In 2022, though, when Diaz finally got a text from Balli, he decided to go for it. He’d been experiencing a creeping sense of ennui. 

“For the first time in a long time, I was feeling comfortable,” Diaz says. “I don’t know if I just don’t know how to accept comfort in my life, or if comfort is a sign of complacency, but I feel like I have to keep revving my engine. With the airport, obviously, I don’t want to dilute my brand. But that’s the challenge I needed: How do I make this work within these parameters?”

Louis Armstrong International Airport (MSY), in New Orleans, is a few years ahead of RDU.

Groundwork for MSY’s shift to predominantly local dining concepts began in 2015, right after officials approved plans to build a new main terminal building. That year, three competing concessionaires approached Michael Gulotta, a New Orleans chef who had opened his first restaurant, a Vietnamese Creole joint called MoPho, 12 months prior. They wanted him to open a second MoPho location at MSY.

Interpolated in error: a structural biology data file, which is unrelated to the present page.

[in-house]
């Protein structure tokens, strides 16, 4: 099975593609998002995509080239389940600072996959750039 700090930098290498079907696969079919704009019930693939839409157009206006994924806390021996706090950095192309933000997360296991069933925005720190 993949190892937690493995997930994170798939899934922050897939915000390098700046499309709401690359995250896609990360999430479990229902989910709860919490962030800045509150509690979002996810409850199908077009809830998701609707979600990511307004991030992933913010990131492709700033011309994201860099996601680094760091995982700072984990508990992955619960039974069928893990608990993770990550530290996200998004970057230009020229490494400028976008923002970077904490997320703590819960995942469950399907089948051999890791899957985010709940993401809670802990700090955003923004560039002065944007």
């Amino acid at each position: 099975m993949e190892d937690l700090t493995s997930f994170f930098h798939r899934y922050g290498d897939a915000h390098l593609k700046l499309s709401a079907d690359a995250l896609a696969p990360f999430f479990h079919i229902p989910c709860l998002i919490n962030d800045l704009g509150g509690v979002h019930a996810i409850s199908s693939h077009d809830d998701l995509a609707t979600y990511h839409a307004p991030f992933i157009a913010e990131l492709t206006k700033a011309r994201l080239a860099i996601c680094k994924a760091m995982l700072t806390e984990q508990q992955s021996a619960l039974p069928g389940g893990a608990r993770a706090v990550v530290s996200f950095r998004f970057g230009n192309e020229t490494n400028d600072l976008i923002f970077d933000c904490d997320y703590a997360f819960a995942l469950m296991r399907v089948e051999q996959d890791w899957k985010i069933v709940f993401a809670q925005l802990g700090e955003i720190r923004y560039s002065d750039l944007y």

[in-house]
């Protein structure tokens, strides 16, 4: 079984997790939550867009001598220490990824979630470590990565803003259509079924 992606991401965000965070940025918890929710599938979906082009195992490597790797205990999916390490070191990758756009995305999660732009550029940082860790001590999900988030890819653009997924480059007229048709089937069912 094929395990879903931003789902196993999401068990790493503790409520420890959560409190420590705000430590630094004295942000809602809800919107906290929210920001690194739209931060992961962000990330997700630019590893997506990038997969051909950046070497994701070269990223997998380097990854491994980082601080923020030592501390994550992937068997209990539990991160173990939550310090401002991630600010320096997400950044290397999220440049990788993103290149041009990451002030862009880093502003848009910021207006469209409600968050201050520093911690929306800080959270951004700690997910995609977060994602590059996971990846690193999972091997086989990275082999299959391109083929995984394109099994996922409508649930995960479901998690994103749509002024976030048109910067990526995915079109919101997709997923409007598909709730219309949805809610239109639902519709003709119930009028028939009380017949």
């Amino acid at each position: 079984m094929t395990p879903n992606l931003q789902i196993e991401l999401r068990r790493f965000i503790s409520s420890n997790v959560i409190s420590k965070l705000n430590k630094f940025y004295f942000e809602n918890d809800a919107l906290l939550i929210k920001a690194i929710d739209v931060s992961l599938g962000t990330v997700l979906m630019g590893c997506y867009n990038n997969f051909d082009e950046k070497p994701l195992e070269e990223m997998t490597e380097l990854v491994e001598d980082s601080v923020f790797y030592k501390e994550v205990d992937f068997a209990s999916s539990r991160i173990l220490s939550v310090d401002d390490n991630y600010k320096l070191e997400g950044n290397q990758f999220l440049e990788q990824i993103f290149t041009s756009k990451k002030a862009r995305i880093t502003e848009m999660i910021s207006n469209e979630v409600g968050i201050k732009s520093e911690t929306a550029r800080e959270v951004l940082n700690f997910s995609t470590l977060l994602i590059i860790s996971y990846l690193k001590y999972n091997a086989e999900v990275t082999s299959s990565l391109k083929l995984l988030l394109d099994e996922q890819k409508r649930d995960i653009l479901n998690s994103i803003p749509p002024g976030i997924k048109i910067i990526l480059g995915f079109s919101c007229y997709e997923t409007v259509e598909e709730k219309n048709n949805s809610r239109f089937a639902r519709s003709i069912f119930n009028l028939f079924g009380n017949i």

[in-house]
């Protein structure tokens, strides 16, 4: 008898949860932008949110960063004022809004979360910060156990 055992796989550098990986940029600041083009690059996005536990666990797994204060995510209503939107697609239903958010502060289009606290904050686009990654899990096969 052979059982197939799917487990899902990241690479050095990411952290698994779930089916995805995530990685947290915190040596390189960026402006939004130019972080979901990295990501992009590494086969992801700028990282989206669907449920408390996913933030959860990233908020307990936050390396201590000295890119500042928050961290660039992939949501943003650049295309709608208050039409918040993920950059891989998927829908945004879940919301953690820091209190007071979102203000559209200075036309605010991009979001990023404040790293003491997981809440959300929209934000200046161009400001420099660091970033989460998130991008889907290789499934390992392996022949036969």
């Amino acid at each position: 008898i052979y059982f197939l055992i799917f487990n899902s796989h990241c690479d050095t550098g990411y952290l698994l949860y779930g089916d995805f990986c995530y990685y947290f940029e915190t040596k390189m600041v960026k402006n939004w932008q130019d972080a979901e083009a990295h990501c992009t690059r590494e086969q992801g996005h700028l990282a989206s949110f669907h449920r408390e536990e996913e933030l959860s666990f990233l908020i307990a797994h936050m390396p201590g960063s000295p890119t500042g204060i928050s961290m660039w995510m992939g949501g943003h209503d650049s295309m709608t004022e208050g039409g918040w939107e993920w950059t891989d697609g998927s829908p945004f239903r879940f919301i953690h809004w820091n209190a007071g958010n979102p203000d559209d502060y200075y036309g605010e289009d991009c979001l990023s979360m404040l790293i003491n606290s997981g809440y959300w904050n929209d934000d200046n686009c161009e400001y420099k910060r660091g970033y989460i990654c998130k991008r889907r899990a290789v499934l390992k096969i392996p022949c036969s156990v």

“These people started showing up and were like, ‘Hey, we’re bidding to get a space at the airport, we want you on our bid,’” Gulotta says. “I was like, ‘OK, I don’t know what that means.’”

They gave him the rundown and told him he was the “hot new thing.” He went with Delaware North, a concessionaire who also had the acclaimed chef John Folse on its bid.

It was a “gut call,” Gulotta says, and a good one: if it weren’t for Folse, who owns a massive food manufacturing plant near New Orleans, Gulotta would not have been able to adapt MoPho’s menu for the airport. The sauces that anchor many of MoPho’s dishes—vindaloo curry, spicy mayonnaise, and nuoc mam caramel, among others—couldn’t be produced in a “little airport kitchen,” he says, but Folse allowed him to use his plant.